The Consecrated Life

We would like to publish some homilies that Fr. Buela has written about the consecrated life. These homilies have been written especially for the Servidoras. We pray that these reflections only draws one closer to God.

Institute of the Incarnate Word

Institute of the Incarnate Word
Priestly Ordinations - Institute of the Incarnate Word

Wednesday, October 14, 2015

Homily of Fr. Buela - New Woman

The New Woman[1]
…from the beginning of creation,
“God made them male and female...”
(Mk 10:6)

Pope John Paul II, in his role as Vicar of Christ on earth, often speaks on the subject of woman. He considers her distinct virtues with respect to society, the Church, life, culture, family, marriage, and consecrated life.  In addition, he takes into consideration the feminine psychology, which gives his writings and discourses a great influence and impact.

For me as a “Servant of the Lord” it has been truly a revelation to read the words of the Holy Father taken from the encyclicals Mulieris Dignitatem and Evangelium vitae, and the newspaper L’Osservatore Romano from the year 1995. The United Nations declared that year as the “International Year of the Woman,” whose principal event was the Fourth World Conference on the Woman in Beijing. In various homilies, catechetical points and discourses to religious and to the laity, Pope John Paul II developed the theme of the role and, even more so, the integral dignity of women according to the Christian Catholic faith.

In the present text, which is a compilation of quotes organized according to different themes, I wish to highlight the beautiful spectrum of the feminine vocation (be it lay or religious) that the Holy Father paints for us with his words. The principal end of this writing is to reach a greater understanding of the role of women in the divine plan of salvation. The reason for all of this is to grow in love and gratitude primarily to the Creator - gratitude for having received the gift of life - and also to the Church and the Holy Father, because, through the sacred words of Revelation and the teachings of the Church, we are guided through the paths of this life, offering to humanity a model of life that indicates the love and holiness needed in order to reach eternal life.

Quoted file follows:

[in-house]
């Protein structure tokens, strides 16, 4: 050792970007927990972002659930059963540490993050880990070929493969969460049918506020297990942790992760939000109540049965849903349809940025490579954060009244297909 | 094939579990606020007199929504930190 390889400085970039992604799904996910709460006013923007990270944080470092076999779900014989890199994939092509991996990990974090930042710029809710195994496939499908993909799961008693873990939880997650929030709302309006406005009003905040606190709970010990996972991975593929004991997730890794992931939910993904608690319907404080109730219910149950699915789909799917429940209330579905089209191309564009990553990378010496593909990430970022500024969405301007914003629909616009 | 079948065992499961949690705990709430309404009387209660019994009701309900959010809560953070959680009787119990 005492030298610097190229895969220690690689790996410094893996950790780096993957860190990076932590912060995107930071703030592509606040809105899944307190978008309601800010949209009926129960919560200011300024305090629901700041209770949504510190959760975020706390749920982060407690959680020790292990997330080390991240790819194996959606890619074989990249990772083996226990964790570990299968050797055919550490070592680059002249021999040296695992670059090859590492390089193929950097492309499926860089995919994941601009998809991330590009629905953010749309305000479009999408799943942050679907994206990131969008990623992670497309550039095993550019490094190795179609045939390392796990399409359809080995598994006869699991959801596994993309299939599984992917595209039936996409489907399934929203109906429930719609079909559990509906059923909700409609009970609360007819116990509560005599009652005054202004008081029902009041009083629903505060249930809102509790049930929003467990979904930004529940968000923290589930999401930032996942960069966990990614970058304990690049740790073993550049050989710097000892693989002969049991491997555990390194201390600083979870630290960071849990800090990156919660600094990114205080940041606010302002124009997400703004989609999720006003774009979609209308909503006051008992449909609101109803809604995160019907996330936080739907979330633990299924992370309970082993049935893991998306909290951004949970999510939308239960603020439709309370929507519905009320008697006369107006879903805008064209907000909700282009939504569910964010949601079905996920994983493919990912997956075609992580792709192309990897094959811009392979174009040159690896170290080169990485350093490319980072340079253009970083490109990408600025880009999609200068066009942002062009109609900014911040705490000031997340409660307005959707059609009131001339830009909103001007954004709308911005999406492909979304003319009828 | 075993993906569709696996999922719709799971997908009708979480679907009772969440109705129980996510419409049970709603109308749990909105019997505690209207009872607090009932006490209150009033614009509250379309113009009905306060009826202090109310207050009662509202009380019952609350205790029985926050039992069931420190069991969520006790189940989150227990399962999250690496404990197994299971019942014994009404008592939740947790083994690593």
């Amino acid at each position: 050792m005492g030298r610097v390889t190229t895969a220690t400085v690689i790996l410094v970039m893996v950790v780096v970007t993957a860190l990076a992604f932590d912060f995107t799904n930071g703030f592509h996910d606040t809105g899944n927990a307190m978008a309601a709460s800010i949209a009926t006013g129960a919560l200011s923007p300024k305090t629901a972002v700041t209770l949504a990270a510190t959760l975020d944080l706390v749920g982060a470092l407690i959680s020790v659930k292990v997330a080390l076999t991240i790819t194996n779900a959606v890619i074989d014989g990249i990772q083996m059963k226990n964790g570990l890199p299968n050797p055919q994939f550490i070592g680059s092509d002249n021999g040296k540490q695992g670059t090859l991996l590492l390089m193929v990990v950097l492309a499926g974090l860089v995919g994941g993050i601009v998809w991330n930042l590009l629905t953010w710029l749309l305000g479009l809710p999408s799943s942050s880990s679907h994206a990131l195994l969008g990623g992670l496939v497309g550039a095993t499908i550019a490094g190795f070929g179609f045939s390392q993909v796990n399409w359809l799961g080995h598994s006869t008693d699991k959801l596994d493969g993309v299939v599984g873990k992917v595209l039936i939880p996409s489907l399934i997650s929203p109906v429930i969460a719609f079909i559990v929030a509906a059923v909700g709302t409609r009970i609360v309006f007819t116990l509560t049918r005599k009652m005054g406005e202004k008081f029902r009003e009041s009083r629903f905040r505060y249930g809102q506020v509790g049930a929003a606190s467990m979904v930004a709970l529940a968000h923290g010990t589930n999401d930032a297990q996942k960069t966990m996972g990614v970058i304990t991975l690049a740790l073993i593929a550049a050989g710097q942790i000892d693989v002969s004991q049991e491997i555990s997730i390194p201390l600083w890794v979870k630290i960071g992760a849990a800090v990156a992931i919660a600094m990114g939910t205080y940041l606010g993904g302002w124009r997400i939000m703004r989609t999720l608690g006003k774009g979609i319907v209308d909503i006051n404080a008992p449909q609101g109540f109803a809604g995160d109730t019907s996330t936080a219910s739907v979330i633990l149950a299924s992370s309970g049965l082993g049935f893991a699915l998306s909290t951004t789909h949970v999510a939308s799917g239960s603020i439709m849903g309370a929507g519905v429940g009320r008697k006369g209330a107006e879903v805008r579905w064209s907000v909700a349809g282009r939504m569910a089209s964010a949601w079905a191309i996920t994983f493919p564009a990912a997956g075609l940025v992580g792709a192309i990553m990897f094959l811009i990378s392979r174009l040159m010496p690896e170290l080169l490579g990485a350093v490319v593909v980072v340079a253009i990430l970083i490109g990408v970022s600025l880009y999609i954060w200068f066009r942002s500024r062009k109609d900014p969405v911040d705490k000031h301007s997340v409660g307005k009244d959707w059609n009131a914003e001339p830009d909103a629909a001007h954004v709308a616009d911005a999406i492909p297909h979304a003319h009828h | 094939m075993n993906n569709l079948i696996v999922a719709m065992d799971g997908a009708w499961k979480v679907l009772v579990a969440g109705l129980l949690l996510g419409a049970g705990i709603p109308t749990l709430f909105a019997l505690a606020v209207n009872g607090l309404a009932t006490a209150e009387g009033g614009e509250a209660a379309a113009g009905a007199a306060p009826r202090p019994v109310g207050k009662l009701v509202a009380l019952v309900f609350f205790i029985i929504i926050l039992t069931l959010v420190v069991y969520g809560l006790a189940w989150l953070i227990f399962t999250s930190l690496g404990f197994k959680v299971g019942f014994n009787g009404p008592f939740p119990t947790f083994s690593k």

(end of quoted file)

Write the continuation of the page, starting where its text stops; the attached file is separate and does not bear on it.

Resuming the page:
The motto of Pope John Paul II is totus tuus. With these words, he has willed to place his pontificate beneath the protective mantle of the woman par excellence, the Holy Mother of God, wishing to be all hers.[2]

In the Angelus message on Sunday, June 25, 1995[3] the Pope spoke thus: “One can already perceive the immense dignity of women by the sole fact that God's eternal Son chose, in the fullness of time, to be born of a woman, the Virgin of Nazareth, the mirror and measure of femininity.

Although the Most Holy Virgin is the sublime model for women, the holy women of the Gospel also give light to their role and dignity.[4]  They were women who followed and served Christ [5] and later accompanied the Apostles. 

The Pope observes that “[Christ] established a relationship with women which was distinguished by great freedom and friendship. Even if he did not assign the Apostles' role to them, he nevertheless made them the first witnesses of his Resurrection and utilized them in proclaiming and spreading God's kingdom. In his teaching, women truly find ‘their own subjectivity and dignity.’”[6]

In what does this subjectivity and highly proclaimed dignity of women revealed by the Savior and expressed for our times and our society by Pope John Paul II consist? The present work develops these concepts in different parts in the following way: the first part will see woman as spouse and mother in the natural order. The second will be dedicated to the consecrated woman, followed by a vision of the different tasks of woman in the third part. The fourth part will demonstrate the supreme model that every woman finds in the Virgin Mary. To finish, I will make a brief conclusion dedicated to the consecrated woman, the Sponsa Christi

We pray, “May Mary herself help men and women to perceive and to live the mystery dwelling within them, by mutually recognizing one another without discrimination as living ‘images’ of God!”[7]

[1] This chapter of Las Servidoras was written by Mother Maria de Anima Christi. Only the first two parts are published. It was written when St. John Paul II was Pope.
[2] Cf. Crossing the Threshold of Hope, “Totus tuus” Ed. Arnoldo Mondadori, 1994.
[3] John Paul II, Angelus 25 June 1995,
[4] Cf. Mk 15:40-41, Lk 8:2; 23:49-56; 24:1-11
[6] John Paul II, Angelus 25 June 1995,
[7] Cf. Ibidem.

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